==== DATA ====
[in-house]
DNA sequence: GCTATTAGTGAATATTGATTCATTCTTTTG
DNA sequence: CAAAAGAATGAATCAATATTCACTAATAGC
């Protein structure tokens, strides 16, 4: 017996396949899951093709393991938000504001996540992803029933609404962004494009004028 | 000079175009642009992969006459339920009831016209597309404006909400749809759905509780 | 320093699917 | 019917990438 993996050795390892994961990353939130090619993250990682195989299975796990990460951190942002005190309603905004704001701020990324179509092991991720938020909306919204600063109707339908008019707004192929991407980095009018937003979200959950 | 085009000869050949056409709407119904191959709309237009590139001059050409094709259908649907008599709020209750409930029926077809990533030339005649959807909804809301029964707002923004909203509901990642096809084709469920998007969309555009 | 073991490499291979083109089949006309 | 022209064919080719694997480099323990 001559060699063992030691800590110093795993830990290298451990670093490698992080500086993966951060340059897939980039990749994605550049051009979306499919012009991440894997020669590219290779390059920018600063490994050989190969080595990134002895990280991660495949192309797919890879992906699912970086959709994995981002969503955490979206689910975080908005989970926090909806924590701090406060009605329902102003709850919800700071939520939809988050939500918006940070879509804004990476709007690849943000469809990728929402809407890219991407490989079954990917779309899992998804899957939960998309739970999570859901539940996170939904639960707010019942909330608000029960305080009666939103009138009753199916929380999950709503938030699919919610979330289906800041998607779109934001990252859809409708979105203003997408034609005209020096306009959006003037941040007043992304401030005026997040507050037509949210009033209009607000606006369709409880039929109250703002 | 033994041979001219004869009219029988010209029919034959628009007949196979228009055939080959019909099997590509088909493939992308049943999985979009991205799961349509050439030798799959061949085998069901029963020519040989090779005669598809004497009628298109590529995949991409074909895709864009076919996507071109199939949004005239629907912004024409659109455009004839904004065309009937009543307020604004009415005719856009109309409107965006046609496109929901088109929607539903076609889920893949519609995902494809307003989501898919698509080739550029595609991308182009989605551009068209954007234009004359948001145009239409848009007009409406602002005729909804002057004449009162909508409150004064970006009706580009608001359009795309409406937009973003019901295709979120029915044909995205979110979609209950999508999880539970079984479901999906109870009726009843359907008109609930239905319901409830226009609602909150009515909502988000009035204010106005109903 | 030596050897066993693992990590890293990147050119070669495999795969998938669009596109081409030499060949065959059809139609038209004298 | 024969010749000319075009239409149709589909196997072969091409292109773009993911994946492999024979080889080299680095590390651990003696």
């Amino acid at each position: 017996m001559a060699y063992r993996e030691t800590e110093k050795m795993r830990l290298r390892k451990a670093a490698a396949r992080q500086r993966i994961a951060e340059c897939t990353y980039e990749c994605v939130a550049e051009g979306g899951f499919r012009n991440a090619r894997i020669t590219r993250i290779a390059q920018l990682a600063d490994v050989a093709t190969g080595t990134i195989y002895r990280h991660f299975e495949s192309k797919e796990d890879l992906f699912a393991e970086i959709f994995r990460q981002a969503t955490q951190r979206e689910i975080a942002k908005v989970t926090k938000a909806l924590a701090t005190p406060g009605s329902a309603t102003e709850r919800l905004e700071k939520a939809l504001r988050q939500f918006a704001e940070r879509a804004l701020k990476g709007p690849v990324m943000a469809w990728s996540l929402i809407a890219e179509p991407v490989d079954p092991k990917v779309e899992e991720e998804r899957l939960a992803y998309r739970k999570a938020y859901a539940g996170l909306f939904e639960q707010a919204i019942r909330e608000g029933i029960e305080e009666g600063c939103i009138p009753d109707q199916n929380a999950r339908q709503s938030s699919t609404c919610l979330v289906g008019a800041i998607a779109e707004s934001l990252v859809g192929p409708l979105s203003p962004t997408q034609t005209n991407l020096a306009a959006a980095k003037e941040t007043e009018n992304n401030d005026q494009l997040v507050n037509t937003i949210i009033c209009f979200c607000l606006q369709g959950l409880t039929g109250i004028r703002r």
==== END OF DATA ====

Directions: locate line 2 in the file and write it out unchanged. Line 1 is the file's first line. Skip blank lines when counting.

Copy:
DNA sequence: GCTATTAGTGAATATTGATTCATTCTTTTG